Smile Politely

The past, present, and future of the Fab Lab: An interview with Lisa Bievenue

In a quiet corner on the south side of the U of I campus, amid a valley of brick and steel and concrete, there is a squat old building nestled among the trees. Though it appears unassuming at a distance, faintly glowing multi-colored letters belie something strange and wonderful, the Fab Lab. Like the proverbial wizard’s workshop, the Fab Lab is filled with a chaotic collection of whirring devices and half-finished projects. Despite its arcane appearance, there is an overwhelming sense of community, wonder, and welcome as people from all backgrounds come together to imagine and create.

The CU Community Fab Lab – or Fab Lab for short – was initially a project overseen by the School of Labor and Employment Relations. When the early stages of planning began in 2008, it was supported by volunteer labor as they fought to turn a disused space into something magical. Over the years, the program has grown as they have brought on paid staff and have even worked with Neil Gershenfeld — the founder of the international Fab Lab program — to expand the scope of what they can offer to the community.

This summer, the Fab Lab is celebrating their 10th anniversary of operating in the Champaign Urbana community. While they wanted to host an event to celebrate the occasion, in light of COVID-19 they are opting to instead release a video celebrating the history of the CU Community Fab Lab which will be released later this month.

I sat down with Lisa Bievenue, Director of Informatics Programs, to talk about her experience with the Fab Lab, their role in the community, and where they plan on going in the future:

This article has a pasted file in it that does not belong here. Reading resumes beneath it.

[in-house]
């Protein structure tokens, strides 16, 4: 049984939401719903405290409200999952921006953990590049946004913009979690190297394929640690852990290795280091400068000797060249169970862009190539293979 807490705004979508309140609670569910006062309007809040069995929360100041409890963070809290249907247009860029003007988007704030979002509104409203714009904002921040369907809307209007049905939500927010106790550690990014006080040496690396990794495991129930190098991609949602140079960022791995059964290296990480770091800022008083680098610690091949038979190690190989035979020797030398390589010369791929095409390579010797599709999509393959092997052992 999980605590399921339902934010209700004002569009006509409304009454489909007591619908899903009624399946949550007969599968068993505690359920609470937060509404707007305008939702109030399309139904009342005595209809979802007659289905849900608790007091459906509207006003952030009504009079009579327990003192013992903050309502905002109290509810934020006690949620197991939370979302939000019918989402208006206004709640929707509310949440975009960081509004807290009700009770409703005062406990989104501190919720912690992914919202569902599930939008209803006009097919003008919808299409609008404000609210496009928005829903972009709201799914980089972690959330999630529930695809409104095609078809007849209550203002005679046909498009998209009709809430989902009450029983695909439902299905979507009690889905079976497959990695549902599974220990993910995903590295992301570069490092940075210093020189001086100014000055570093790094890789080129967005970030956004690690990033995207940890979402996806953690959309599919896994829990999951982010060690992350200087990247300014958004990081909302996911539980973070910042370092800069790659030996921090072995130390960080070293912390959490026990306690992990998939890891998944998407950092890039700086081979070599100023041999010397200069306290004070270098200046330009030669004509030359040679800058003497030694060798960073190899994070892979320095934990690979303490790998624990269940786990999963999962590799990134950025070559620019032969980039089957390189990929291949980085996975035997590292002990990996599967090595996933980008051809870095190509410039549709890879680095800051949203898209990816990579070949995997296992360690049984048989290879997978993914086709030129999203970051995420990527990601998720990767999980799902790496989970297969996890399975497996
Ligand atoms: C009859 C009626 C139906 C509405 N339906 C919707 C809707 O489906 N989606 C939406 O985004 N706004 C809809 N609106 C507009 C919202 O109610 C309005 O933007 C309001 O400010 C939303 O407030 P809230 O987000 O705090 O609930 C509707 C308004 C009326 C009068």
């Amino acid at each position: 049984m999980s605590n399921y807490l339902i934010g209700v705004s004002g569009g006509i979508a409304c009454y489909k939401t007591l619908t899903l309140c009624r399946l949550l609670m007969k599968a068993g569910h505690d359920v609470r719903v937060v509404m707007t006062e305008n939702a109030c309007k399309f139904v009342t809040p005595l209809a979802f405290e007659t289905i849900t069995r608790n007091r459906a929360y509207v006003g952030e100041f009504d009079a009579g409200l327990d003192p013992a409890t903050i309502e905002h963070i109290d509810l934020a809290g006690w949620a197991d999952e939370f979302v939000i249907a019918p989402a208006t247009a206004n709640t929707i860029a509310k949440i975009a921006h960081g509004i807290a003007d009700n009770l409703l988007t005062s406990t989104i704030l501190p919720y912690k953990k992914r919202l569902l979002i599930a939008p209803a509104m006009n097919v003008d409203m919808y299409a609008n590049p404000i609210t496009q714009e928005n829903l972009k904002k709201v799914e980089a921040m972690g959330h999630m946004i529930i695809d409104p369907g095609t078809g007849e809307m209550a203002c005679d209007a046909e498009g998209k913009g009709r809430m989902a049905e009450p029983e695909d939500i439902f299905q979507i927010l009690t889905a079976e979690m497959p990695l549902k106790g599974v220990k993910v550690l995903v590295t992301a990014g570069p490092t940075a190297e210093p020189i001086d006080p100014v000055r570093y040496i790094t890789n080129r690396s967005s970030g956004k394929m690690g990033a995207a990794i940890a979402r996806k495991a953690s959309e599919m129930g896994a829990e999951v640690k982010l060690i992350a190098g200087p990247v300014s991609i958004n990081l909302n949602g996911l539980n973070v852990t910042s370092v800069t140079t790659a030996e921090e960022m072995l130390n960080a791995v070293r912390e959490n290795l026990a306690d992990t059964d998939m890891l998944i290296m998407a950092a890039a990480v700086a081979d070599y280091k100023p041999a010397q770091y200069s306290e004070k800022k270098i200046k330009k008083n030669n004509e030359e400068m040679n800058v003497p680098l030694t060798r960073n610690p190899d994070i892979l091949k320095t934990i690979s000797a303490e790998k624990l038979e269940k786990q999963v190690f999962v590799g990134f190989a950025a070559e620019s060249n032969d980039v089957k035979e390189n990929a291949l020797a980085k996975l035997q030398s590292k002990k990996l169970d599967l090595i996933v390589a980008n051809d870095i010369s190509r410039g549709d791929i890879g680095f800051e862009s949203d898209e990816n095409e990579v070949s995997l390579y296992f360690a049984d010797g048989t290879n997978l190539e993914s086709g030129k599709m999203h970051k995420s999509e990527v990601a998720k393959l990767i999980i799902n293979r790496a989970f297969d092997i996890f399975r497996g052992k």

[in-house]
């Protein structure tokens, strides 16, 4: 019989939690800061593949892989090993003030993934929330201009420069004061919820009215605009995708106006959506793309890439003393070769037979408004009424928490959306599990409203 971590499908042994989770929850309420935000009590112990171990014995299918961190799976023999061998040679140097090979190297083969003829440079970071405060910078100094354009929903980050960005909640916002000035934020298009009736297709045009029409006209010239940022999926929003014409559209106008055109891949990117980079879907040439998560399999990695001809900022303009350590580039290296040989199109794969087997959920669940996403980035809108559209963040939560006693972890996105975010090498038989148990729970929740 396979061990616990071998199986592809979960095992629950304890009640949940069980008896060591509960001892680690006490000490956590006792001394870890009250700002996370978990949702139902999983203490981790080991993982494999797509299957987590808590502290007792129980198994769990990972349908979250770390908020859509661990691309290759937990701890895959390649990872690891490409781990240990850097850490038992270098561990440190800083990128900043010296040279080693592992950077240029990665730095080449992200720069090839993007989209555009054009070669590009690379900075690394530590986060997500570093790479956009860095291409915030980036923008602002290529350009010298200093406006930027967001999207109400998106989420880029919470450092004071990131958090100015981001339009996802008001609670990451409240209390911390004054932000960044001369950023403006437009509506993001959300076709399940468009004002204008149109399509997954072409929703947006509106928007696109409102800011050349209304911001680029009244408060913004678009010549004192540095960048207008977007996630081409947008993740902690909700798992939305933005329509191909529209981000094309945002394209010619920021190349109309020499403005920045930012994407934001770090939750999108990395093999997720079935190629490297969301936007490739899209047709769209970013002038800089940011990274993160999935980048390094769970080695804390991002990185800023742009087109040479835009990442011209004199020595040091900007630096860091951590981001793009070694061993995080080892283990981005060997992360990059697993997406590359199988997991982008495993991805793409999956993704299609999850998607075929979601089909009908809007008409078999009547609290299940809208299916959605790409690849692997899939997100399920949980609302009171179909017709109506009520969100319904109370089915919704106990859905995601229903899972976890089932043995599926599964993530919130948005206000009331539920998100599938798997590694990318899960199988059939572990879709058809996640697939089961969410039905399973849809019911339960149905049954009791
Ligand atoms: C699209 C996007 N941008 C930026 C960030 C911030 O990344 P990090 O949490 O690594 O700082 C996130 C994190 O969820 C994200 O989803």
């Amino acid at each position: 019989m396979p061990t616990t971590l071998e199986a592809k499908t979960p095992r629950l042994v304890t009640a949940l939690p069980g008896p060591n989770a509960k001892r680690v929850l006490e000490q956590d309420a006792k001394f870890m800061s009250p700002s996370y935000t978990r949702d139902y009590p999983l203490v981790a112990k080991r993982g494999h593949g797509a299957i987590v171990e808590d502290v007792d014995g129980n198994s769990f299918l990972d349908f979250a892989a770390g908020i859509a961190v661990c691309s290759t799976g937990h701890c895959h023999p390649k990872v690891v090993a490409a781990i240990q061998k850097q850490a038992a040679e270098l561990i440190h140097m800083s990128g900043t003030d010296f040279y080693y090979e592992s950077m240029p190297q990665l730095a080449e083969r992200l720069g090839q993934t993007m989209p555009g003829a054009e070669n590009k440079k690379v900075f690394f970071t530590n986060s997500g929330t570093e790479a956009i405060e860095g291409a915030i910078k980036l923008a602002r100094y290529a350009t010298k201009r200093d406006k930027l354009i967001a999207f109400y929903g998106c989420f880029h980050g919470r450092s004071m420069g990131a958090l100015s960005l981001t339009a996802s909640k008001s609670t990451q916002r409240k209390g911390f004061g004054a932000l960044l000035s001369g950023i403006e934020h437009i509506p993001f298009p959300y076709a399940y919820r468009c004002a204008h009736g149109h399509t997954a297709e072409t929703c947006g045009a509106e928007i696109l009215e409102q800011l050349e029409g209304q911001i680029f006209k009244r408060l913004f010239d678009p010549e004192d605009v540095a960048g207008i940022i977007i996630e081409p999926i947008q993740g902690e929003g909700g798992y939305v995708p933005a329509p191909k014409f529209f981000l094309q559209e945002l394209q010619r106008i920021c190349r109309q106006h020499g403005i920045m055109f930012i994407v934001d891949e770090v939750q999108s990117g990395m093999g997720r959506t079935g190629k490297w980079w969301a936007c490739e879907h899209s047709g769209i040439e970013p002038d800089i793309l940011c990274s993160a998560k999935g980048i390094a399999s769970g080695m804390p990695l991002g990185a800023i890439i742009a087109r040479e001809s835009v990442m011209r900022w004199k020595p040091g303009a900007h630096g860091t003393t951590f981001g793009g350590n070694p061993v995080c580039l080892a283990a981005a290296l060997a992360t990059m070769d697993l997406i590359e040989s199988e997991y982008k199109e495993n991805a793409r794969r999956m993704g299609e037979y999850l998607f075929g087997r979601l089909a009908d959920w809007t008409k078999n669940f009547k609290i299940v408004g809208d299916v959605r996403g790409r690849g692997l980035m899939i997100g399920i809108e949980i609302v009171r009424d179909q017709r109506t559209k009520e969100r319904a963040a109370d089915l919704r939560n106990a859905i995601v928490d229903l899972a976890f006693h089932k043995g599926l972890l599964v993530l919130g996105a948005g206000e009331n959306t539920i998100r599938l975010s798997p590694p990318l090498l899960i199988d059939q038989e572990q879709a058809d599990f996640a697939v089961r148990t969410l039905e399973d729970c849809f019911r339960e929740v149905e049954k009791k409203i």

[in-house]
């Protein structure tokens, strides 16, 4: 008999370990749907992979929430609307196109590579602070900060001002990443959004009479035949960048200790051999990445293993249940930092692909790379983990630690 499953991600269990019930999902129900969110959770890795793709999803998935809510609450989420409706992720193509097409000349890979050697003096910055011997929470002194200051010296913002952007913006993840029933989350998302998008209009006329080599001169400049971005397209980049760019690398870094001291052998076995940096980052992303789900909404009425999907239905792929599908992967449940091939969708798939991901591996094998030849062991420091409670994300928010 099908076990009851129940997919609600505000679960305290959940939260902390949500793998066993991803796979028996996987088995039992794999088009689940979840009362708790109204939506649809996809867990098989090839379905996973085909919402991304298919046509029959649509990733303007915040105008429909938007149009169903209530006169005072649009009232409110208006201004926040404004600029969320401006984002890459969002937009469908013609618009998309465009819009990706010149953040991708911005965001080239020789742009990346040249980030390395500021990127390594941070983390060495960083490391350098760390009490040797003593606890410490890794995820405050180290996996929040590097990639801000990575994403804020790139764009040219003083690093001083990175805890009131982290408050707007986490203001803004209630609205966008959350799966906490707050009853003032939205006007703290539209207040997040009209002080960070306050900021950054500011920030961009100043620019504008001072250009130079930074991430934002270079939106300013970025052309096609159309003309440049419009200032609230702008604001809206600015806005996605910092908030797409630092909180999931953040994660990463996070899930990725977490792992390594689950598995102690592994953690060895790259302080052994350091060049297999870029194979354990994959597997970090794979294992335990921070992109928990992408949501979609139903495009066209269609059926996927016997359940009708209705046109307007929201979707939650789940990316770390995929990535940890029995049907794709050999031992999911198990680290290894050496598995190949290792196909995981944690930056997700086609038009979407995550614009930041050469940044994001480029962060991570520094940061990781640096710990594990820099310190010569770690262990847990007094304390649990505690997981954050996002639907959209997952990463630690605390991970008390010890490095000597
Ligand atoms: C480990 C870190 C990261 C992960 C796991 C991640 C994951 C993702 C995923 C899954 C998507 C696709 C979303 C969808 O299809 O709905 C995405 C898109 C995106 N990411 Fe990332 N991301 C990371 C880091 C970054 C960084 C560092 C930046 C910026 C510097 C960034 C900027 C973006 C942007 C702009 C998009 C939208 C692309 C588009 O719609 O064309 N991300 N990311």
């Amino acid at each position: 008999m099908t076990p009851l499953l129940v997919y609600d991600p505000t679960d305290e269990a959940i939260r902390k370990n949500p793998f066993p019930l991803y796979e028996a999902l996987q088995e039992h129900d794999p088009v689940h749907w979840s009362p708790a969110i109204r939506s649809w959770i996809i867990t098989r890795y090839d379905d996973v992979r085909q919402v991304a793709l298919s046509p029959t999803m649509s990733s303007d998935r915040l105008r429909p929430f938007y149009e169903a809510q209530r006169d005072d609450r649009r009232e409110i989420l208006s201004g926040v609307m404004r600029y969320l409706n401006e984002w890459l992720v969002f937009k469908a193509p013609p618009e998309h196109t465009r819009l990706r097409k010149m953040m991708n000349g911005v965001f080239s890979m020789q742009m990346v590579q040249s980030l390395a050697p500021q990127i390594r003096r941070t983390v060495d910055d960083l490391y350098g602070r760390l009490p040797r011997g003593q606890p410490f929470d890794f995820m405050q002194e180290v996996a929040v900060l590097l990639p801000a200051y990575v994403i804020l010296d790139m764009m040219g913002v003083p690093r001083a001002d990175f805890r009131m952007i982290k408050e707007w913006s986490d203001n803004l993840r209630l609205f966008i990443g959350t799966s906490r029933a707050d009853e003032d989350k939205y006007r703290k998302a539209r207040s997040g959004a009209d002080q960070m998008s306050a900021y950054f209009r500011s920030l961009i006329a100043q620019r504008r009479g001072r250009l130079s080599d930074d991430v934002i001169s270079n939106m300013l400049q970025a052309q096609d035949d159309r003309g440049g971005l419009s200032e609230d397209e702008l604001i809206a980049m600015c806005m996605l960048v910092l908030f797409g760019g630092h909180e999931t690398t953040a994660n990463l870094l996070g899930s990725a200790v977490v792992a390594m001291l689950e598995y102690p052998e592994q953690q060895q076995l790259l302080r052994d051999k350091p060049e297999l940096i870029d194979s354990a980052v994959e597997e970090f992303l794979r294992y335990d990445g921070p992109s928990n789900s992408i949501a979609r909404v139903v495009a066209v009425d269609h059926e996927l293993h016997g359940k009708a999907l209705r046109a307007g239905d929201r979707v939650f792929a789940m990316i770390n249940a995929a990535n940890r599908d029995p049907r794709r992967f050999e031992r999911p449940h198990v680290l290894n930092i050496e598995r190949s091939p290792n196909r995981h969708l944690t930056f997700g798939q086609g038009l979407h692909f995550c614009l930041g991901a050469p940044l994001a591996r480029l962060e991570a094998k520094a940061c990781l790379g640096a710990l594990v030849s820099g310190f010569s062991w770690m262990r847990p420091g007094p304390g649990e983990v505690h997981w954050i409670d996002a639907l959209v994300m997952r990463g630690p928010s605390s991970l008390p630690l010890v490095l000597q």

Smile Politely: So, what is the Fab Lab all about? Is it just buying and selling materials or is there more to it?

Lisa Bievenue: That’s not really what it’s about. Sure, that happens to make things work, but what it’s about, to use a phrase [coined by one of our volunteers] is: democratize making.

It’s about enabling people who don’t otherwise have access to that kind of equipment to be able to design and create things themselves. It could be that they’re inventing something new, or they’re creating jewelry for themselves, or they’re starting a business, or they’re creating art.

The goal was that someone doesn’t have to have special status to design something. The Fab Lab is a place that anyone could come, and they would be around other people who were also inventers, tinkerers, makers, DIYers. People who would come in and have ideas and be creative and bounce ideas off each other.

So, what the Fab Lab is about, is really bringing people together.

SP: What’s next for the Fab Lab? What’s on the horizon?

Bievenue: Moving forward, we plan to start increasing our presence at local events such as Taste of Champaign, Made Fest, and Pygmalion. We are also in the process of doing strategic planning to figure out exactly what the role of the fab lab should be in the community.

SP: So, would it be safe to say we can expect to see some growth over the next few years?